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Cerne Abbas

from The New Yorker

The Mysterious Origins of the Cerne Abbas Giant

On a hillside ages ago, people inscribed a naked man with a twenty-six-foot-long erect penis. Why did they do it?

By Rebecca Mead

The sun was still low in the sky on the spring morning last year when Martin Papworth, an archeologist for the National Trust, arrived in the village of Cerne Abbas. Setting off along a wooded path at the foot of Giant Hill, he carried in each hand a bucket loaded with excavation tools. Cerne Abbas, in a picturesque valley in Dorset, about three hours southwest of London, is an ancient settlement. At one end of the village, beneath a meadow abutting a burial ground, lie the foundations of what was, a thousand years ago, a thriving abbey. Close by is a spring-fed well named for St. Augustine, a monk who was sent by Rome in the sixth century to convert Britain to Christianity, and who became the first Archbishop of Canterbury. According to legend, he caused the spring to stream forth by striking the ground with his staff. Atop Giant Hill lies an earthwork, possibly dating from the Iron Age: a rectangular enclosure, known as the Trendle, that may have been a temple or a burial mound. The object of Papworth’s interest was another mysterious man-made part of the landscape: the Cerne Giant, an enormous figure of a naked, armed man, carved into the chalk of the hillside.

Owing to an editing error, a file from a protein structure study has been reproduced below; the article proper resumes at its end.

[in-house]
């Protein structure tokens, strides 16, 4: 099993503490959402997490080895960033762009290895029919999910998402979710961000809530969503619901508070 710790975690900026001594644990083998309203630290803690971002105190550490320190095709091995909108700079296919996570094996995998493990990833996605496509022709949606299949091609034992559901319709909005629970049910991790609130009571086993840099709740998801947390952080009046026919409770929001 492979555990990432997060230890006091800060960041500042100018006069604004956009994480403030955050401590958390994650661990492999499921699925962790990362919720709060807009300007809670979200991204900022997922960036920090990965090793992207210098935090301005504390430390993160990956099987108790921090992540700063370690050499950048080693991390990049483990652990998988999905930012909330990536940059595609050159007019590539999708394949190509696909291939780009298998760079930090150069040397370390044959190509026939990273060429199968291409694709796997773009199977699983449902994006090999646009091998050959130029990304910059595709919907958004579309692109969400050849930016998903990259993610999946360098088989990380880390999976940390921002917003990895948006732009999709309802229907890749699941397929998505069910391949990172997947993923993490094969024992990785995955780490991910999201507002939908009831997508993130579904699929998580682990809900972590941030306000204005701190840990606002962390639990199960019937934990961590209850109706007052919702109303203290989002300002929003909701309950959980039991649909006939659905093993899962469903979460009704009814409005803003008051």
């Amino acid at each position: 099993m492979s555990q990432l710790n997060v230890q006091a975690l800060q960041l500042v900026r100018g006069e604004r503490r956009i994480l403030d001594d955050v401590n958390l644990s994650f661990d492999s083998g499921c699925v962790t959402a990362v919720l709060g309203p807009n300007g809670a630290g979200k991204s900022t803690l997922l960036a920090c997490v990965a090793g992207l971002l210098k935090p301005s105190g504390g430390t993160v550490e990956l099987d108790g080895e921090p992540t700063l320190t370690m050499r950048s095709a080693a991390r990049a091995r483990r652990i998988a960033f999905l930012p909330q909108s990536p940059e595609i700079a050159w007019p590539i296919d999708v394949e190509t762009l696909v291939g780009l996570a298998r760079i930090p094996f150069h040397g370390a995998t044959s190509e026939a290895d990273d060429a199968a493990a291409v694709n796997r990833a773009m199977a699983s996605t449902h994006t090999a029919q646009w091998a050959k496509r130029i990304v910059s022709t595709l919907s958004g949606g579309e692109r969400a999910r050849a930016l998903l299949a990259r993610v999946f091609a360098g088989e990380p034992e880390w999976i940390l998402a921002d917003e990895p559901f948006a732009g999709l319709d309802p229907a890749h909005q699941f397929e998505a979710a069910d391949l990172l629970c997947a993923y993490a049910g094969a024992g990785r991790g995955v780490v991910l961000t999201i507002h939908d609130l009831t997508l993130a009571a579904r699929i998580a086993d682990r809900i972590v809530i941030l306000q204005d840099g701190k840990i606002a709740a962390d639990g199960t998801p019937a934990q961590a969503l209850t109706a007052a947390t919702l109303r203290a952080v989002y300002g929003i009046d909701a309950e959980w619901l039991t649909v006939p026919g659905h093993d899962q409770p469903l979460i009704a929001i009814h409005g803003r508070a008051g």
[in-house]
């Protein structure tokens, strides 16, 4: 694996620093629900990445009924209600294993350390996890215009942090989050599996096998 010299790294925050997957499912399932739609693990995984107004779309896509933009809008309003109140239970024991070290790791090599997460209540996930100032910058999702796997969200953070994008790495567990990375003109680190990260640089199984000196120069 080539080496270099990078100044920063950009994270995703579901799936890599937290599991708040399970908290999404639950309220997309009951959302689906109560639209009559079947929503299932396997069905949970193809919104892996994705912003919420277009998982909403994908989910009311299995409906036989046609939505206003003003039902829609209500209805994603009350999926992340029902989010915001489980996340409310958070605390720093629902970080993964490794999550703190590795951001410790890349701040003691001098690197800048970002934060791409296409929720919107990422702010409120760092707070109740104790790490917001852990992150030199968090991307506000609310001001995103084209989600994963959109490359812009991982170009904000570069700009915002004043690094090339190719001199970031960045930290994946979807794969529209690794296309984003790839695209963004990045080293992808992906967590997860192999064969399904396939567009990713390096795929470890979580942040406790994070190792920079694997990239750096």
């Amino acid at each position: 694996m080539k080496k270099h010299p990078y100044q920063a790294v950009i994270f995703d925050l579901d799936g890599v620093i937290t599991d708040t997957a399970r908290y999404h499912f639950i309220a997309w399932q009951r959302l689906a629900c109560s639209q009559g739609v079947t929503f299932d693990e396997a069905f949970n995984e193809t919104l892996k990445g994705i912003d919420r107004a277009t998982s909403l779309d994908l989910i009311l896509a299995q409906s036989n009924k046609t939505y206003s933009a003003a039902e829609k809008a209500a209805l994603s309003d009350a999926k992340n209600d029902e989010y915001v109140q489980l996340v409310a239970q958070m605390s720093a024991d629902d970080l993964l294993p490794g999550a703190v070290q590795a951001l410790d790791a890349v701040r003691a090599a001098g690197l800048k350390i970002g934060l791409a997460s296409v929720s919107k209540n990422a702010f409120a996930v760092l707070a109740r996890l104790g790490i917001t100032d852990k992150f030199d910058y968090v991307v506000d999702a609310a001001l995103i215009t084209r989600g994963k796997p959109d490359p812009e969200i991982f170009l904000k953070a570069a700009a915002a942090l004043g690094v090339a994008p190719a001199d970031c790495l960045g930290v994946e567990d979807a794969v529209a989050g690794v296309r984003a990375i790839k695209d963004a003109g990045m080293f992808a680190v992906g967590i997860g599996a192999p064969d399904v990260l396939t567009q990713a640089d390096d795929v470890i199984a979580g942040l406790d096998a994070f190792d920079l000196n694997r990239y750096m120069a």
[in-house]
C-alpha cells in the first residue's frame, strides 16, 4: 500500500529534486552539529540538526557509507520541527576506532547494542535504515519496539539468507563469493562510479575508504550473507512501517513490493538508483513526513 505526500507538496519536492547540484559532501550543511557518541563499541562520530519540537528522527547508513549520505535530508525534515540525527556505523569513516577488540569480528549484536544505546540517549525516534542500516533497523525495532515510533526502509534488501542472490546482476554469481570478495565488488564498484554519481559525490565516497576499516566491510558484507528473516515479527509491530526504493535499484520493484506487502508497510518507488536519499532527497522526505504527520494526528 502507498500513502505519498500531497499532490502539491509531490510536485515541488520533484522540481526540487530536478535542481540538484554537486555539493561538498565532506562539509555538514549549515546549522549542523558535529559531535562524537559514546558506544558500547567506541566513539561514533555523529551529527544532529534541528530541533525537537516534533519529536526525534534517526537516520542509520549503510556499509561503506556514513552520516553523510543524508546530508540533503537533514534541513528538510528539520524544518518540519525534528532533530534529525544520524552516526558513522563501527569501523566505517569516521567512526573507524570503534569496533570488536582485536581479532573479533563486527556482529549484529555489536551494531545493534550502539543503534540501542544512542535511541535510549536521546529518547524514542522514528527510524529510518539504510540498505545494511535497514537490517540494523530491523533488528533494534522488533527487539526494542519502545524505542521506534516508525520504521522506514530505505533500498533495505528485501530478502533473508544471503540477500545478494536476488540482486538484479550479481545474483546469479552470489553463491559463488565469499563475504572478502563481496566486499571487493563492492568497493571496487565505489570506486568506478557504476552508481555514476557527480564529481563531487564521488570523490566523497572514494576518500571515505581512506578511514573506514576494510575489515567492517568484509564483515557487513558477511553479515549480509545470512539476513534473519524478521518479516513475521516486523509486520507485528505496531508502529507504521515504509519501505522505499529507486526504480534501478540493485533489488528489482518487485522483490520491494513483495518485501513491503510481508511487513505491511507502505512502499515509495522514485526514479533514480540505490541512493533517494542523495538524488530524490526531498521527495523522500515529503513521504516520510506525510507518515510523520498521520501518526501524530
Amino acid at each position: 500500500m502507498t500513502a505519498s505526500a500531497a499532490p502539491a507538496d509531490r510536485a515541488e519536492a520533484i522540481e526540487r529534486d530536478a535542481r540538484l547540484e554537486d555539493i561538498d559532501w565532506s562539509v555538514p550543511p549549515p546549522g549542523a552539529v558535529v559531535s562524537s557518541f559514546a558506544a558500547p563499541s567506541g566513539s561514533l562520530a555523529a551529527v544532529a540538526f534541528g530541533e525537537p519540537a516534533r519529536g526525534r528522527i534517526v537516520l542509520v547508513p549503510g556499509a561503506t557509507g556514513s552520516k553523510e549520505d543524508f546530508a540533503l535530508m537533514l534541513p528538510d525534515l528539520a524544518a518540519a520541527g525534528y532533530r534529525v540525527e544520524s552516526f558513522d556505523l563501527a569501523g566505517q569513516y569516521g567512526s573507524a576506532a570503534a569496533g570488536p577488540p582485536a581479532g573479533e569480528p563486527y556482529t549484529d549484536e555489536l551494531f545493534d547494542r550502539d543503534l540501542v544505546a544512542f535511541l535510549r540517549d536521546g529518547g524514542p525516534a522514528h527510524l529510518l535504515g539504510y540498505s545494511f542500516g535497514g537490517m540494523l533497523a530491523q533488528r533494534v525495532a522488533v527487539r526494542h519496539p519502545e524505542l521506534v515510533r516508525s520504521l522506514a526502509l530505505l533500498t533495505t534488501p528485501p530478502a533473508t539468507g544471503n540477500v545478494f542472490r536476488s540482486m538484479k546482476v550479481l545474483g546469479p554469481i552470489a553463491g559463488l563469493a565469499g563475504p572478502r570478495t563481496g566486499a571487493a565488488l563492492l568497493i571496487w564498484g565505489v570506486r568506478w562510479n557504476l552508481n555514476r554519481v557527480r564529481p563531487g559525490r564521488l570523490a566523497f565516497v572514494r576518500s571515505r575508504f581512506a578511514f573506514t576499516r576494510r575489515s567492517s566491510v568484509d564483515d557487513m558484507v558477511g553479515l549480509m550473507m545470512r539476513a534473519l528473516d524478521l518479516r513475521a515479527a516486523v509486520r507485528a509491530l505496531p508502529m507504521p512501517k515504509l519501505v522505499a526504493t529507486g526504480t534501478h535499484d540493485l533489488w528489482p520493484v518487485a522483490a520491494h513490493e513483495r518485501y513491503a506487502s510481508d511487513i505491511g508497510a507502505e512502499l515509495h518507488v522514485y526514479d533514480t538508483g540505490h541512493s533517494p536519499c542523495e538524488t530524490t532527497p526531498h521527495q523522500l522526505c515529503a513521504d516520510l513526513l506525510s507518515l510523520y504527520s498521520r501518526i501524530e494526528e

The Cerne Giant is so imposing that he is best viewed from the opposite crest of the valley, or from the air. He is a hundred and eighty feet tall, about as high as a twenty-story apartment building. Held aloft in his right hand is a large, knobby club; his left arm stretches across the slope. Drawn in an outline formed by trenches packed with chalk, he has primitive but expressive facial features, with a line for a mouth and circles for eyes. His raised eyebrows were perhaps intended to indicate ferocity, but they might equally be taken for a look of confusion. His torso is well defined, with lines for ribs and circles for nipples; a line across his waist has been understood to represent a belt. Most well defined of all is his penis, which is erect, and measures twenty-six feet in length. Were the giant not protectively fenced off, a visitor could comfortably lie down within the member and take in the idyllic vista beyond.

[ click to continue reading at The New Yorker ]

Posted on May 14, 2021 by Editor

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